Y’see, we meet Marcus in 2003, just before he’s about to be executed for murder – and Dr. Serena Kogan [Helena Bonham Carter], who is dying of cancer, persuades him to donate his body to science by allowing him a kiss [“That’s what death tastes like,” he notes]. When he awakens, it’s in a desolate 2018 and he makes the mistake of attracting the attention of a T-600 – fooled by its bipedal appearance. He is saved by the teenaged Kyle Reese [Anton Yelchin] who exists, plot-wise, only to provide Marcus with directions and Skynet with bait to lure Connor to his death.
Other than Marcus, the human characters are of the “insert tab A into slot B” variety. Connor is one-note and utterly lacking in any real charm, or charisma; Star is but a blatant manipulation by the writers [who also wrote the disastrous T3]; Blair exists, primarily to convince us that Marcus is human; Kate is there to make think that John Connor can actually care about anything other than beating Skynet. Even the submarine-based Command exists only to make Connor look real – despite some vintage mugging by the extremely ill-used Michael Ironside.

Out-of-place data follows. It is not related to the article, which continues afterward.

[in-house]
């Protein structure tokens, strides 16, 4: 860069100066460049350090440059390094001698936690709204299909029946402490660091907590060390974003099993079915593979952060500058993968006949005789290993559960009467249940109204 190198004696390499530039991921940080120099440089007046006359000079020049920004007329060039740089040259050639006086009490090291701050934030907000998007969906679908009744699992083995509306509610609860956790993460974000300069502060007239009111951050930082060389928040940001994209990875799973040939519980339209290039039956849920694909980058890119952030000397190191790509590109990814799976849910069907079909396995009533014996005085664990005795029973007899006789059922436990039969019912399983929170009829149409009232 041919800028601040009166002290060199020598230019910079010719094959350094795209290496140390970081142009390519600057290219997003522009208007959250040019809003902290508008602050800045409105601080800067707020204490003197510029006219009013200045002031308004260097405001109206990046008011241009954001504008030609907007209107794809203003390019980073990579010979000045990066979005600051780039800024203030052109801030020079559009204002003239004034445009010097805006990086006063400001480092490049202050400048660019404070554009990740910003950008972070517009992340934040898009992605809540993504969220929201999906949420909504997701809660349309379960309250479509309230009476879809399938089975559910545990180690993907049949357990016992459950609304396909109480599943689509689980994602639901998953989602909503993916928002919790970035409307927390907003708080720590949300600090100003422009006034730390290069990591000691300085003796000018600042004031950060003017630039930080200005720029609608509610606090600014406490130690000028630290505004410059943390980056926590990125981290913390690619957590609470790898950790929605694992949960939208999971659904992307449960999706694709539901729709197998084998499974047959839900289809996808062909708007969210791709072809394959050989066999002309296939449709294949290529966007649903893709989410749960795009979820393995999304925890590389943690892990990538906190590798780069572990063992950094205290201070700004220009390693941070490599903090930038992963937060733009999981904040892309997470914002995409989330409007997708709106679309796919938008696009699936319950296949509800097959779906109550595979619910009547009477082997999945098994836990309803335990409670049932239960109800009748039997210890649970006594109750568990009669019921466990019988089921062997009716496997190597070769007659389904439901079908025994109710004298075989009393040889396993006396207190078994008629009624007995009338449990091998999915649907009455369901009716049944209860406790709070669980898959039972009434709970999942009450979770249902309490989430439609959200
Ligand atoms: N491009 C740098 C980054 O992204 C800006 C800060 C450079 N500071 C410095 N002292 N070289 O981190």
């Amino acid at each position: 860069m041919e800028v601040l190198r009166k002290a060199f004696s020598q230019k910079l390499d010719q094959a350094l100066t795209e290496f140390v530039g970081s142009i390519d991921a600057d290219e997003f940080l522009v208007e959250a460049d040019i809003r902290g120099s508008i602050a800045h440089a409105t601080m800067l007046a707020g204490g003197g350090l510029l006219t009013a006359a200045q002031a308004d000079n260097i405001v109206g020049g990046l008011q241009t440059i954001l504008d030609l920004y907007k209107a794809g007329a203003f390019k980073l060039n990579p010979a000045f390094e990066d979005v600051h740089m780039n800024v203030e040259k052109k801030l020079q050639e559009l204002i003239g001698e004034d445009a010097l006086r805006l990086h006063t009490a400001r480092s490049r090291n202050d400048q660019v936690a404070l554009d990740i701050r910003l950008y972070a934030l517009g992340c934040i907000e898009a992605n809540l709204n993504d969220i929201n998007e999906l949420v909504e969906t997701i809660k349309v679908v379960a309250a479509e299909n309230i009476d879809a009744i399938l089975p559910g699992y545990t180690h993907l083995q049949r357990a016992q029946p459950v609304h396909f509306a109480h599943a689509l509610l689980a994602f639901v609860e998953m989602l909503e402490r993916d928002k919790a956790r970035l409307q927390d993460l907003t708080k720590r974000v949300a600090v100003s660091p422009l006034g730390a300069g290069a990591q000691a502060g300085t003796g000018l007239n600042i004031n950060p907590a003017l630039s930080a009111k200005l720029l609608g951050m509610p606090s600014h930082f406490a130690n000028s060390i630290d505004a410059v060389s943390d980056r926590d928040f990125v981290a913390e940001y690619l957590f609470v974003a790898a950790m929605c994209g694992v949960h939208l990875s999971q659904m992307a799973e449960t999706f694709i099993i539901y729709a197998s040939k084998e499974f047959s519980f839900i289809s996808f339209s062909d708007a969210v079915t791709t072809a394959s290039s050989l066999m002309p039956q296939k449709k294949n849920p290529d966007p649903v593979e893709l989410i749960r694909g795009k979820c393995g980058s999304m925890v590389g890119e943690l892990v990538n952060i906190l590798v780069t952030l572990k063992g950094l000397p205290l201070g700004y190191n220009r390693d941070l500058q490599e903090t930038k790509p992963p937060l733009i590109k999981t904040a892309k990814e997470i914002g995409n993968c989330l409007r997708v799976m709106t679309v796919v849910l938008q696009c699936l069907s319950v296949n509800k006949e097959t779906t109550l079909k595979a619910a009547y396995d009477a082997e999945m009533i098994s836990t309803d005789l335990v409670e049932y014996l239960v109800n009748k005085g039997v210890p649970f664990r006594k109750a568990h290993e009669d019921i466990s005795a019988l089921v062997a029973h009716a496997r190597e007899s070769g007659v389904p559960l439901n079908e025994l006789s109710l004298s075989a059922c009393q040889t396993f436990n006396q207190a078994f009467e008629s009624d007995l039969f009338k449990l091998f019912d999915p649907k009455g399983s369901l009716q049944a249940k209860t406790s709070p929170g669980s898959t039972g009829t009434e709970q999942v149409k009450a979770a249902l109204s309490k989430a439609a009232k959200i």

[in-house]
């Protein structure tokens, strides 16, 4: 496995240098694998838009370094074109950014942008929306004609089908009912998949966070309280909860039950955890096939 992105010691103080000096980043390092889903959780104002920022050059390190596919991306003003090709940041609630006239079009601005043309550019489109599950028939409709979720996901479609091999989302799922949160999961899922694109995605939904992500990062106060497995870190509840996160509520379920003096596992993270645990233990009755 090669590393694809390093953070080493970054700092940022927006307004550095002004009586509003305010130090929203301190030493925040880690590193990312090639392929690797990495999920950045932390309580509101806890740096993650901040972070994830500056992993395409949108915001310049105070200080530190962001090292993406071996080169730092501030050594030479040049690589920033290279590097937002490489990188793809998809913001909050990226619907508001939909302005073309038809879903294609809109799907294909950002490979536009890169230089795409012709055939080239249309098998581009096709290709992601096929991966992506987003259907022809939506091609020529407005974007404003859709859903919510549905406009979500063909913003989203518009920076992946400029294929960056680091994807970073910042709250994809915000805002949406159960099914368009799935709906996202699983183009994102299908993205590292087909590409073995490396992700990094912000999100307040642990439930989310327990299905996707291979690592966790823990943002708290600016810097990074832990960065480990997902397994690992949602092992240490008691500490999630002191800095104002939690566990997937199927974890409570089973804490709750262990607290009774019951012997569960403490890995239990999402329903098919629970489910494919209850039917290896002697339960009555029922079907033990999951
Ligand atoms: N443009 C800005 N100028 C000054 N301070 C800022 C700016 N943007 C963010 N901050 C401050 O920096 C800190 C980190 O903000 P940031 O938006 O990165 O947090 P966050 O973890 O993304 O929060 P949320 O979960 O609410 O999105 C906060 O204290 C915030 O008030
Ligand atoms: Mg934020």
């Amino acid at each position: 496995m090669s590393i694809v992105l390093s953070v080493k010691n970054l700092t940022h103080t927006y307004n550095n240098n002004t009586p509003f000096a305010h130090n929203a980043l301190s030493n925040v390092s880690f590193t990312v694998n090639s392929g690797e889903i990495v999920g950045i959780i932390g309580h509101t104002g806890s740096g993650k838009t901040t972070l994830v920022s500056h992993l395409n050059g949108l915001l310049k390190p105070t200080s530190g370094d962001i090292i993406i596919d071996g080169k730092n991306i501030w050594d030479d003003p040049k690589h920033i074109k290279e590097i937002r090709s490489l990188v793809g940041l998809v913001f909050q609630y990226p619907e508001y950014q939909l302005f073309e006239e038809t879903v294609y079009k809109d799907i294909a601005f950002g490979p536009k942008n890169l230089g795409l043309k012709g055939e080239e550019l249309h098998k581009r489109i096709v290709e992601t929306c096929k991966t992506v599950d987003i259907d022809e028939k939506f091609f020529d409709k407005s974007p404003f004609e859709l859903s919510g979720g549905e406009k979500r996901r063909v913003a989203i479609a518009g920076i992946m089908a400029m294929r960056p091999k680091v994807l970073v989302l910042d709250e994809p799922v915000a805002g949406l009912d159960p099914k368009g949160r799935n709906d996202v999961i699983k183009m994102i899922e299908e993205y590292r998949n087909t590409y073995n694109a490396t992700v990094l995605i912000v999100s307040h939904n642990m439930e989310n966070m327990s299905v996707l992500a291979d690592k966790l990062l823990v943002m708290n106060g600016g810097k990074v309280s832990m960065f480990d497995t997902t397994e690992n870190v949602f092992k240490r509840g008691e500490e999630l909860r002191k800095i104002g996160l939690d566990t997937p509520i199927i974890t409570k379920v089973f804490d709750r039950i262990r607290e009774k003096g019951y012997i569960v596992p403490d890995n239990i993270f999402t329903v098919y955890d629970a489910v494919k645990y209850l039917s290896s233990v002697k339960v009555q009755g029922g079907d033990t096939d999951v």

The real star of the film the half-human cyborg, Marcus [which you probably figured out from the trailer]. Outside of Worthington, the movie’s real stars are, as in T3, the machines – and even then, all the quality FX in the world can‘t give them any sense of real intelligence. In The Terminator, and T2, the back and forth between humans and machines seemed like a game of Risk – each move was made within the structure of a plan. Move and countermove. In T3 and Salvation, there’s none of that. As good as look onscreen, the machines of Skynet are random and chaotic.
Even worse, for all its technical skill and well-executed action sequences, Salvation is a machine on virtually every level – excepting Marcus, who is not only engaging, but actually provides the film with its only genuine moment poignancy [if you see Salvation, you know it when you see it].